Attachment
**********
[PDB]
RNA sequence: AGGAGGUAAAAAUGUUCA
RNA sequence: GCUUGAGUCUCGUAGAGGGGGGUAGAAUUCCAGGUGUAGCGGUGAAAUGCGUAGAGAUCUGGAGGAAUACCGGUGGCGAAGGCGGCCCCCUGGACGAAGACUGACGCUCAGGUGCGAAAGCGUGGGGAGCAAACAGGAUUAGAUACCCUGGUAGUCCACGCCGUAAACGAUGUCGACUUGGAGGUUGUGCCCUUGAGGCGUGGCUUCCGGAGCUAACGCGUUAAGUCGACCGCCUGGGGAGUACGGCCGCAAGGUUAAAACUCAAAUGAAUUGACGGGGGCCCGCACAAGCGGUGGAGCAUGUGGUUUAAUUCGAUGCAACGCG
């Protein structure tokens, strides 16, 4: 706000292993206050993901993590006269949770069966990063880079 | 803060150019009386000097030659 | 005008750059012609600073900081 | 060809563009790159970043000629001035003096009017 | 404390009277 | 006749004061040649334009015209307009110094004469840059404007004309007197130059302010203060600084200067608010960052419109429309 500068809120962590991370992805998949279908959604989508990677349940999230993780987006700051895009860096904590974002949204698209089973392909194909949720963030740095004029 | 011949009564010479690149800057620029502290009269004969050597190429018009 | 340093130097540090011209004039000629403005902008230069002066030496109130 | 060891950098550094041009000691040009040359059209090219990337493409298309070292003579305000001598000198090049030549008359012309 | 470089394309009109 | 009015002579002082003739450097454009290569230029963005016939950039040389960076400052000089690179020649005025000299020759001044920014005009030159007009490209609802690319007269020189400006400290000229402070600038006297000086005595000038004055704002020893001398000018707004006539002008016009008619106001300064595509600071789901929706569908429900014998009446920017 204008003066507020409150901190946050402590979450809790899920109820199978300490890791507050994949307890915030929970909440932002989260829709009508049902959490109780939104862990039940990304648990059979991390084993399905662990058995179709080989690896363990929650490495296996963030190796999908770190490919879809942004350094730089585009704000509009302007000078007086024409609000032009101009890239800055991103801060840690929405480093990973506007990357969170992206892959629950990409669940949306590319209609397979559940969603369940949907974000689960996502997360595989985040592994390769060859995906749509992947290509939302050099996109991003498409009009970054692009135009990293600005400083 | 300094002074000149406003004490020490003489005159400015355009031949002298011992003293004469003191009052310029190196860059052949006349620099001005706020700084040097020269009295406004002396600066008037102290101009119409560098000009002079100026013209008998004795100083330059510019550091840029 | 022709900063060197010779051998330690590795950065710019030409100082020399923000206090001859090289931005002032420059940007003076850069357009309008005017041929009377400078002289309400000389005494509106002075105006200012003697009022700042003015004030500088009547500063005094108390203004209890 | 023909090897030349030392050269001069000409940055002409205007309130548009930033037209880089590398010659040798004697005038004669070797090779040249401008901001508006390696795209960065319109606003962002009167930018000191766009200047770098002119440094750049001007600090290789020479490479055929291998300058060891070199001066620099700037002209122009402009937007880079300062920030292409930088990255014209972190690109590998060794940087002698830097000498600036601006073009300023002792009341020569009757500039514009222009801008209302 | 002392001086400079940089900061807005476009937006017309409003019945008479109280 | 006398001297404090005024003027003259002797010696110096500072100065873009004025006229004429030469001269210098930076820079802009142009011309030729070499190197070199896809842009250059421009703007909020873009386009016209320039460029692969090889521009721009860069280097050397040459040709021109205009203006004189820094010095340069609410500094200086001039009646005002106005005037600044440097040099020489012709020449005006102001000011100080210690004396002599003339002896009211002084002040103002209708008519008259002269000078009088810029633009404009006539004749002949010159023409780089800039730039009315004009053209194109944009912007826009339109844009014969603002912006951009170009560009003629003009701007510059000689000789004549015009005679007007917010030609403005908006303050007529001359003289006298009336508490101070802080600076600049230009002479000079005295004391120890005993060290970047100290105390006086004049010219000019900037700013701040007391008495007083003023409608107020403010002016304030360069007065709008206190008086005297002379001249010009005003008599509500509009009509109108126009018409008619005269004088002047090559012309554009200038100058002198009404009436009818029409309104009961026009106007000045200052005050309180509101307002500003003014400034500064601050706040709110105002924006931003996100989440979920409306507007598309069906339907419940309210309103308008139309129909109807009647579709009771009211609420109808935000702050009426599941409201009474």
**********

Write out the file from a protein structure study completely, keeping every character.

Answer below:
[PDB]
RNA sequence: AGGAGGUAAAAAUGUUCA
RNA sequence: GCUUGAGUCUCGUAGAGGGGGGUAGAAUUCCAGGUGUAGCGGUGAAAUGCGUAGAGAUCUGGAGGAAUACCGGUGGCGAAGGCGGCCCCCUGGACGAAGACUGACGCUCAGGUGCGAAAGCGUGGGGAGCAAACAGGAUUAGAUACCCUGGUAGUCCACGCCGUAAACGAUGUCGACUUGGAGGUUGUGCCCUUGAGGCGUGGCUUCCGGAGCUAACGCGUUAAGUCGACCGCCUGGGGAGUACGGCCGCAAGGUUAAAACUCAAAUGAAUUGACGGGGGCCCGCACAAGCGGUGGAGCAUGUGGUUUAAUUCGAUGCAACGCG
């Protein structure tokens, strides 16, 4: 706000292993206050993901993590006269949770069966990063880079 | 803060150019009386000097030659 | 005008750059012609600073900081 | 060809563009790159970043000629001035003096009017 | 404390009277 | 006749004061040649334009015209307009110094004469840059404007004309007197130059302010203060600084200067608010960052419109429309 500068809120962590991370992805998949279908959604989508990677349940999230993780987006700051895009860096904590974002949204698209089973392909194909949720963030740095004029 | 011949009564010479690149800057620029502290009269004969050597190429018009 | 340093130097540090011209004039000629403005902008230069002066030496109130 | 060891950098550094041009000691040009040359059209090219990337493409298309070292003579305000001598000198090049030549008359012309 | 470089394309009109 | 009015002579002082003739450097454009290569230029963005016939950039040389960076400052000089690179020649005025000299020759001044920014005009030159007009490209609802690319007269020189400006400290000229402070600038006297000086005595000038004055704002020893001398000018707004006539002008016009008619106001300064595509600071789901929706569908429900014998009446920017 204008003066507020409150901190946050402590979450809790899920109820199978300490890791507050994949307890915030929970909440932002989260829709009508049902959490109780939104862990039940990304648990059979991390084993399905662990058995179709080989690896363990929650490495296996963030190796999908770190490919879809942004350094730089585009704000509009302007000078007086024409609000032009101009890239800055991103801060840690929405480093990973506007990357969170992206892959629950990409669940949306590319209609397979559940969603369940949907974000689960996502997360595989985040592994390769060859995906749509992947290509939302050099996109991003498409009009970054692009135009990293600005400083 | 300094002074000149406003004490020490003489005159400015355009031949002298011992003293004469003191009052310029190196860059052949006349620099001005706020700084040097020269009295406004002396600066008037102290101009119409560098000009002079100026013209008998004795100083330059510019550091840029 | 022709900063060197010779051998330690590795950065710019030409100082020399923000206090001859090289931005002032420059940007003076850069357009309008005017041929009377400078002289309400000389005494509106002075105006200012003697009022700042003015004030500088009547500063005094108390203004209890 | 023909090897030349030392050269001069000409940055002409205007309130548009930033037209880089590398010659040798004697005038004669070797090779040249401008901001508006390696795209960065319109606003962002009167930018000191766009200047770098002119440094750049001007600090290789020479490479055929291998300058060891070199001066620099700037002209122009402009937007880079300062920030292409930088990255014209972190690109590998060794940087002698830097000498600036601006073009300023002792009341020569009757500039514009222009801008209302 | 002392001086400079940089900061807005476009937006017309409003019945008479109280 | 006398001297404090005024003027003259002797010696110096500072100065873009004025006229004429030469001269210098930076820079802009142009011309030729070499190197070199896809842009250059421009703007909020873009386009016209320039460029692969090889521009721009860069280097050397040459040709021109205009203006004189820094010095340069609410500094200086001039009646005002106005005037600044440097040099020489012709020449005006102001000011100080210690004396002599003339002896009211002084002040103002209708008519008259002269000078009088810029633009404009006539004749002949010159023409780089800039730039009315004009053209194109944009912007826009339109844009014969603002912006951009170009560009003629003009701007510059000689000789004549015009005679007007917010030609403005908006303050007529001359003289006298009336508490101070802080600076600049230009002479000079005295004391120890005993060290970047100290105390006086004049010219000019900037700013701040007391008495007083003023409608107020403010002016304030360069007065709008206190008086005297002379001249010009005003008599509500509009009509109108126009018409008619005269004088002047090559012309554009200038100058002198009404009436009818029409309104009961026009106007000045200052005050309180509101307002500003003014400034500064601050706040709110105002924006931003996100989440979920409306507007598309069906339907419940309210309103308008139309129909109807009647579709009771009211609420109808935000702050009426599941409201009474």